3. The performance of today's in-memory indexes is bottlenecked by the memory latency/bandwidth wall. Processing-in-memory (PIM) is an emerging approach that potentially mitigates this bottleneck, by enabling low-latency memory access whose aggregate memory bandwidth scales with the number of PIM nodes. There is an inherent tension, however, between minimizing inter-node communication and achieving load balance in PIM systems, in the presence of workload skew. This paper presents PIM-tree , an ordered index for PIM systems that achieves both low communication and high load balance, regardless of the degree of skew in data and queries. Our skew-resistant index is based on a novel division of labor between the host CPU and PIM nodes, which leverages the strengths of each. We introduce push-pull search , which dynamically decides whether to push queries to a PIM-tree node or pull the node's keys back to the CPU based on workload skew. Combined with other PIM-friendly optimizations ( shadow subtrees and chunked skip lists ), our PIM-tree provides high-throughput, (guaranteed) low communication, and (guaranteed) high load balance, for batches of point queries, updates, and range scans. We implement PIM-tree, in addition to prior proposed PIM indexes, on the latest PIM system from UPMEM, with 32 CPU cores and 2048 PIM nodes. On workloads with 500 million keys and batches of 1 million queries, the throughput using PIM-trees is up to 69.7X and 59.1x higher than the two best prior PIM-based methods. As far as we know these are the first implementations of an ordered index on a real PIM system. 
    more » « less
  4. In this paper, an energy-efficient and high-speed comparator-based processing-in-memory accelerator (CMP-PIM) is proposed to efficiently execute a novel hardware-oriented comparator-based deep neural network called CMPNET. Inspired by local binary pattern feature extraction method combined with depthwise separable convolution, we first modify the existing Convolutional Neural Network (CNN) algorithm by replacing the computationally-intensive multiplications in convolution layers with more efficient and less complex comparison and addition. Then, we propose a CMP-PIM that employs parallel computational memory sub-array as a fundamental processing unit based on SOT-MRAM. We compare CMP-PIM accelerator performance on different data-sets with recent CNN accelerator designs. With the close inference accuracy on SVHN data-set, CMP-PIM can get ∼ 94× and 3× better energy efficiency compared to CNN and Local Binary CNN (LBCNN), respectively. Besides, it achieves 4.3× speed-up compared to CNN-baseline with identical network configuration.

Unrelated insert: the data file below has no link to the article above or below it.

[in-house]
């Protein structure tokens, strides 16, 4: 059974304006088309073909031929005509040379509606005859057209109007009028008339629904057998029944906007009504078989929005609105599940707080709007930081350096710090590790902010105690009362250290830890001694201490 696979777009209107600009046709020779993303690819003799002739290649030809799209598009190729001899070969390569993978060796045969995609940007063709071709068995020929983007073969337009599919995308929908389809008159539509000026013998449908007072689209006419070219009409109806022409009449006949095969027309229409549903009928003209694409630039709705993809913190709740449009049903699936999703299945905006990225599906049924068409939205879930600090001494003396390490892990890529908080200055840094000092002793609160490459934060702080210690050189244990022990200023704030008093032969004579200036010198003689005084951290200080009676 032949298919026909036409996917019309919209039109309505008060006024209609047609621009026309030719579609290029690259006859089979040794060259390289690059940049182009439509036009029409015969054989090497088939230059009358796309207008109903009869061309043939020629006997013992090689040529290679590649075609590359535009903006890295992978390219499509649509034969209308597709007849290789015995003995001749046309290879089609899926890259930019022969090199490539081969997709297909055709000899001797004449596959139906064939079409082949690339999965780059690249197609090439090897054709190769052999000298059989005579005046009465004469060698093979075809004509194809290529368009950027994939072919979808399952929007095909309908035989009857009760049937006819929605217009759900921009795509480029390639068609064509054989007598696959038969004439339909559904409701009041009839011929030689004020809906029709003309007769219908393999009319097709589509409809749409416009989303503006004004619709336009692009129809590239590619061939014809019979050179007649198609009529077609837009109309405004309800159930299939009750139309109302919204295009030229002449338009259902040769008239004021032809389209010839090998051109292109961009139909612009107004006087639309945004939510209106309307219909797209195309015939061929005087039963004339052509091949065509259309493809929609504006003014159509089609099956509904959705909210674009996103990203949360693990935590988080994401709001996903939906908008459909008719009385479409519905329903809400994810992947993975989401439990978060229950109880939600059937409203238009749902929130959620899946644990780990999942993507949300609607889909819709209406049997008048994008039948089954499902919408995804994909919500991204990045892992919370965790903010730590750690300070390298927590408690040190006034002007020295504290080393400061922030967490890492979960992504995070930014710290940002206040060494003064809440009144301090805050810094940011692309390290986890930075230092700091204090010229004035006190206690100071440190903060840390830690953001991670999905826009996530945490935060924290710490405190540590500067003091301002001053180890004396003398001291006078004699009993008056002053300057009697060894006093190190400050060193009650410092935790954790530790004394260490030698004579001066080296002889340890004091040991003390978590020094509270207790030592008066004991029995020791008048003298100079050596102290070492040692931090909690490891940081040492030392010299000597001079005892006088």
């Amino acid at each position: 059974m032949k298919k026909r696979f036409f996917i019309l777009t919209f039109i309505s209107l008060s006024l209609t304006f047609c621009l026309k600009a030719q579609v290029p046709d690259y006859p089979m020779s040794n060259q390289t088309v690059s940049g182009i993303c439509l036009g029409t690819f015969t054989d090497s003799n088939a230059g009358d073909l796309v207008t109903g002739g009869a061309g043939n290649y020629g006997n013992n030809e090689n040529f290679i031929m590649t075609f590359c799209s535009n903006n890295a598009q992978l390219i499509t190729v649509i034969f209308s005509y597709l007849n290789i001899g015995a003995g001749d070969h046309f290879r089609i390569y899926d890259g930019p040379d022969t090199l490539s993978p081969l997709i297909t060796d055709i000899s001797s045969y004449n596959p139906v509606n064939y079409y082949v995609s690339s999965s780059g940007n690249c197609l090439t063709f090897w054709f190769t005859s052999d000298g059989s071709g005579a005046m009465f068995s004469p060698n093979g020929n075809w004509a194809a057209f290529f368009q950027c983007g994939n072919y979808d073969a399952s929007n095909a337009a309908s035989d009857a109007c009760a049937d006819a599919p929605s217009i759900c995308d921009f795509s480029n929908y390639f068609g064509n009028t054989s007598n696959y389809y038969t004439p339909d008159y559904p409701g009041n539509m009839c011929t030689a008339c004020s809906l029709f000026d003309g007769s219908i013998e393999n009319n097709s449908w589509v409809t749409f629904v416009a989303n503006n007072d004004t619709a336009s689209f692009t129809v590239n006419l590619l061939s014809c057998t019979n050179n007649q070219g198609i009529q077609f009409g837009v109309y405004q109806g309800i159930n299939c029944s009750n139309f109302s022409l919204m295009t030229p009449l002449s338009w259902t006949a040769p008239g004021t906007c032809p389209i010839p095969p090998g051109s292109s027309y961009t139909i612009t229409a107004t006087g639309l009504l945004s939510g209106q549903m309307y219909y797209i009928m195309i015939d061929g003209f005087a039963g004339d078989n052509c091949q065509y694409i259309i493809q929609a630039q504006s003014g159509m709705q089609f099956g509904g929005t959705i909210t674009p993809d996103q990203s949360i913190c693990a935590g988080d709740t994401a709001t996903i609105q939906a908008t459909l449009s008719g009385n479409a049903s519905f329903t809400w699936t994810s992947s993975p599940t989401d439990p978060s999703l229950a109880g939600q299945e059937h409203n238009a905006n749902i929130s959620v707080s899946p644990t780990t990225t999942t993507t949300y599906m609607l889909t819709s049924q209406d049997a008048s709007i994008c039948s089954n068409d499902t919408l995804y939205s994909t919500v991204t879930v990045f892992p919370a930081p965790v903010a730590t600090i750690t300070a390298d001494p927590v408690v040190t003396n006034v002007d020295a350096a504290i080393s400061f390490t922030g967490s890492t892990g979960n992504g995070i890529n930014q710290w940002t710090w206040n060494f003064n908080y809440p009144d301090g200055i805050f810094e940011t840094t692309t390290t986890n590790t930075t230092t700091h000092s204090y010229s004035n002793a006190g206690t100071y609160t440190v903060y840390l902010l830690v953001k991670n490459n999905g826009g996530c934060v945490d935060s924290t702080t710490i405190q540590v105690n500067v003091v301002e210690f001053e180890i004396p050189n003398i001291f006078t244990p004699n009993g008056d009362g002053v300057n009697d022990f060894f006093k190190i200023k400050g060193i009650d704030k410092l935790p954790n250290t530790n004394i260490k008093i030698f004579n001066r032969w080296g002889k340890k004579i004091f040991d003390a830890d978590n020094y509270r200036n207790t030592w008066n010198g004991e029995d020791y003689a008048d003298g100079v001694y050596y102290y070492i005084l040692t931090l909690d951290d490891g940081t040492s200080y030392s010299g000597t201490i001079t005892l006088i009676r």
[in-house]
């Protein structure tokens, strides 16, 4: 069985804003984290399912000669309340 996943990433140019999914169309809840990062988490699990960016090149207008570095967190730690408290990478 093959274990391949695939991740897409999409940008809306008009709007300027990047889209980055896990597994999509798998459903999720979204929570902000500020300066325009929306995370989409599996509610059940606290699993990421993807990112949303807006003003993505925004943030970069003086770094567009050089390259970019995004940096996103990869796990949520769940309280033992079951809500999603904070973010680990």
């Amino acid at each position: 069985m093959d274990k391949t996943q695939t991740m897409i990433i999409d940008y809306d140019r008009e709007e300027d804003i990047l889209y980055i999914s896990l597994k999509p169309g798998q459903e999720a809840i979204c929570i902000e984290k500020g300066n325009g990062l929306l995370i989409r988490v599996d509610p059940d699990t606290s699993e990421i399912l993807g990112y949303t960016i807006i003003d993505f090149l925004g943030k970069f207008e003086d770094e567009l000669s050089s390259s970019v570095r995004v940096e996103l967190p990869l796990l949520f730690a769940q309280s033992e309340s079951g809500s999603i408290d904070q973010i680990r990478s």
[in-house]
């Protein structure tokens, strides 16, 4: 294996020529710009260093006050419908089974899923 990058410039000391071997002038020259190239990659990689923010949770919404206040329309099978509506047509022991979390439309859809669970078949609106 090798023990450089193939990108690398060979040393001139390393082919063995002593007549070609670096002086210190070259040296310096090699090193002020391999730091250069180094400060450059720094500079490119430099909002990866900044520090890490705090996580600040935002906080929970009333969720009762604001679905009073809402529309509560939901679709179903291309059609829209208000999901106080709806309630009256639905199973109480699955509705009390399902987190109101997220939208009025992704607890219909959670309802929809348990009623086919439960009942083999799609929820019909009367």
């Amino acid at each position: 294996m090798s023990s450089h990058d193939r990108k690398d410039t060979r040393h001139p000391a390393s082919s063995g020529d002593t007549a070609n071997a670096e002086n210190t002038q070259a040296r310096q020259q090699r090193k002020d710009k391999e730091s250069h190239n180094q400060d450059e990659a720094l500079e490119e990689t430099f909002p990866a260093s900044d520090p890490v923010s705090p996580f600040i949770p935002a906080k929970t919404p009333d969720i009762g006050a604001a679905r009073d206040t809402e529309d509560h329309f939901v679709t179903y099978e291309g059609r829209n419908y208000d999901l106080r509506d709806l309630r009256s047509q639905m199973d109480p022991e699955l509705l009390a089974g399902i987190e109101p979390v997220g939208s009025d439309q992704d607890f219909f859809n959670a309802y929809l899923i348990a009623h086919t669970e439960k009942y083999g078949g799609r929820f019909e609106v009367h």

more » « less
  5. With the success of deep neural networks (DNN), many recent works have been focusing on developing hardware accelerator for power and resource-limited embedded system via model compression techniques, such as quantization, pruning, low-rank approximation, etc. However, almost all existing DNN structure is fixed after deployment, which lacks runtime adaptive DNN structure to adapt to its dynamic hardware resource, power budget, throughput requirement, as well as dynamic workload. Correspondingly, there is no runtime adaptive hardware platform to support dynamic DNN structure. To address this problem, we first propose a dynamic channel-adaptive deep neural network (CA-DNN) which can adjust the involved convolution channel (i.e. model size, computing load) at run-time (i.e. at inference stage without retraining) to dynamically trade off between power, speed, computing load and accuracy. Further, we utilize knowledge distillation method to optimize the model and quantize the model to 8-bits and 16-bits, respectively, for hardware friendly mapping. We test the proposed model on CIFAR-10 and ImageNet dataset by using ResNet. Comparing with the same model size of individual model, our CA-DNN achieves better accuracy. Moreover, as far as we know, we are the first to propose a Processing-in-Memory accelerator for such adaptive neural networks structure based on Spin Orbit Torque Magnetic Random Access Memory(SOT-MRAM) computational adaptive sub-arrays. Then, we comprehensively analyze the trade-off of the model with different channel-width between the accuracy and the hardware parameters, eg., energy, memory, and area overhead. 
    more » « less